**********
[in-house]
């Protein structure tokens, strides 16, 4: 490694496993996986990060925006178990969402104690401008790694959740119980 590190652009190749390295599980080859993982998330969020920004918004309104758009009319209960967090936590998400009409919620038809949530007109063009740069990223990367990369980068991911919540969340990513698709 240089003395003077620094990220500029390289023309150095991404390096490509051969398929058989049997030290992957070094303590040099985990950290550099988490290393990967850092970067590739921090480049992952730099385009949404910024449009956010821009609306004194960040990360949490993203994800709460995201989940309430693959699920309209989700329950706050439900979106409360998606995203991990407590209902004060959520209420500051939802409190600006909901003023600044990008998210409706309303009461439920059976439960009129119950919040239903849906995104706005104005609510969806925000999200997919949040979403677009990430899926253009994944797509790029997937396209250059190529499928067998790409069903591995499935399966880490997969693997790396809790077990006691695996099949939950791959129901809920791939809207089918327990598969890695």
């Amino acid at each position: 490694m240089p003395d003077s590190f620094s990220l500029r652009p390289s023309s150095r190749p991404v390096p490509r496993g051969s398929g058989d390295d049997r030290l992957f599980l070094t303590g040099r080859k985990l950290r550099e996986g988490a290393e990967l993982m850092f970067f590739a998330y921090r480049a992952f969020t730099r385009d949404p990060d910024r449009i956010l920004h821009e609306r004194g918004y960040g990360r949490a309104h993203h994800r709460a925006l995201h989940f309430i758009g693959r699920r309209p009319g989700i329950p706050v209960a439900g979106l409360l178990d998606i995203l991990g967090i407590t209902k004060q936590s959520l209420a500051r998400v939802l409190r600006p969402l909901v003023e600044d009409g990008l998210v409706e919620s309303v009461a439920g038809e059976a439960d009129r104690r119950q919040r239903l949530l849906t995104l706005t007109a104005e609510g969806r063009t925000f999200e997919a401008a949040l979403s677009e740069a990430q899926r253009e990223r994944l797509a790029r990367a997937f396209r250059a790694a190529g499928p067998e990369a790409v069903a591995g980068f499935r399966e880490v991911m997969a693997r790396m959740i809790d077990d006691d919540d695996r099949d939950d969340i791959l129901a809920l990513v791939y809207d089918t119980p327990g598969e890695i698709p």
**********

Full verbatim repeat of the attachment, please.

[in-house]
């Protein structure tokens, strides 16, 4: 490694496993996986990060925006178990969402104690401008790694959740119980 590190652009190749390295599980080859993982998330969020920004918004309104758009009319209960967090936590998400009409919620038809949530007109063009740069990223990367990369980068991911919540969340990513698709 240089003395003077620094990220500029390289023309150095991404390096490509051969398929058989049997030290992957070094303590040099985990950290550099988490290393990967850092970067590739921090480049992952730099385009949404910024449009956010821009609306004194960040990360949490993203994800709460995201989940309430693959699920309209989700329950706050439900979106409360998606995203991990407590209902004060959520209420500051939802409190600006909901003023600044990008998210409706309303009461439920059976439960009129119950919040239903849906995104706005104005609510969806925000999200997919949040979403677009990430899926253009994944797509790029997937396209250059190529499928067998790409069903591995499935399966880490997969693997790396809790077990006691695996099949939950791959129901809920791939809207089918327990598969890695």
């Amino acid at each position: 490694m240089p003395d003077s590190f620094s990220l500029r652009p390289s023309s150095r190749p991404v390096p490509r496993g051969s398929g058989d390295d049997r030290l992957f599980l070094t303590g040099r080859k985990l950290r550099e996986g988490a290393e990967l993982m850092f970067f590739a998330y921090r480049a992952f969020t730099r385009d949404p990060d910024r449009i956010l920004h821009e609306r004194g918004y960040g990360r949490a309104h993203h994800r709460a925006l995201h989940f309430i758009g693959r699920r309209p009319g989700i329950p706050v209960a439900g979106l409360l178990d998606i995203l991990g967090i407590t209902k004060q936590s959520l209420a500051r998400v939802l409190r600006p969402l909901v003023e600044d009409g990008l998210v409706e919620s309303v009461a439920g038809e059976a439960d009129r104690r119950q919040r239903l949530l849906t995104l706005t007109a104005e609510g969806r063009t925000f999200e997919a401008a949040l979403s677009e740069a990430q899926r253009e990223r994944l797509a790029r990367a997937f396209r250059a790694a190529g499928p067998e990369a790409v069903a591995g980068f499935r399966e880490v991911m997969a693997r790396m959740i809790d077990d006691d919540d695996r099949d939950d969340i791959l129901a809920l990513v791939y809207d089918t119980p327990g598969e890695i698709p």